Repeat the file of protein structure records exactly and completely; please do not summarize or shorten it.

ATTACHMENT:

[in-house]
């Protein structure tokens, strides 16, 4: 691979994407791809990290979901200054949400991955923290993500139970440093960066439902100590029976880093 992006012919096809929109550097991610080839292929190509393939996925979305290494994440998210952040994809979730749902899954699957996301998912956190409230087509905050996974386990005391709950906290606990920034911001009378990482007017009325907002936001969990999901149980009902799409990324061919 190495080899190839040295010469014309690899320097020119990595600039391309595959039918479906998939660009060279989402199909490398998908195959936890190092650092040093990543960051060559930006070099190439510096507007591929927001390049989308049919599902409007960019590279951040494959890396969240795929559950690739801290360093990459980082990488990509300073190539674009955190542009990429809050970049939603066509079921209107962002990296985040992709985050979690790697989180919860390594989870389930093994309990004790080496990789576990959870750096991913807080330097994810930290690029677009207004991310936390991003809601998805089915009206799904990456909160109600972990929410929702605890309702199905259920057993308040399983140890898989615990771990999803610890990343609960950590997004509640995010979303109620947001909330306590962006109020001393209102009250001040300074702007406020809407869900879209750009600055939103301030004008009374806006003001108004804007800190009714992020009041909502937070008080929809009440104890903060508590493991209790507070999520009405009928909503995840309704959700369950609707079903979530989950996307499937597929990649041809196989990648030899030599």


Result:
[in-house]
């Protein structure tokens, strides 16, 4: 691979994407791809990290979901200054949400991955923290993500139970440093960066439902100590029976880093 992006012919096809929109550097991610080839292929190509393939996925979305290494994440998210952040994809979730749902899954699957996301998912956190409230087509905050996974386990005391709950906290606990920034911001009378990482007017009325907002936001969990999901149980009902799409990324061919 190495080899190839040295010469014309690899320097020119990595600039391309595959039918479906998939660009060279989402199909490398998908195959936890190092650092040093990543960051060559930006070099190439510096507007591929927001390049989308049919599902409007960019590279951040494959890396969240795929559950690739801290360093990459980082990488990509300073190539674009955190542009990429809050970049939603066509079921209107962002990296985040992709985050979690790697989180919860390594989870389930093994309990004790080496990789576990959870750096991913807080330097994810930290690029677009207004991310936390991003809601998805089915009206799904990456909160109600972990929410929702605890309702199905259920057993308040399983140890898989615990771990999803610890990343609960950590997004509640995010979303109620947001909330306590962006109020001393209102009250001040300074702007406020809407869900879209750009600055939103301030004008009374806006003001108004804007800190009714992020009041909502937070008080929809009440104890903060508590493991209790507070999520009405009928909503995840309704959700369950609707079903979530989950996307499937597929990649041809196989990648030899030599």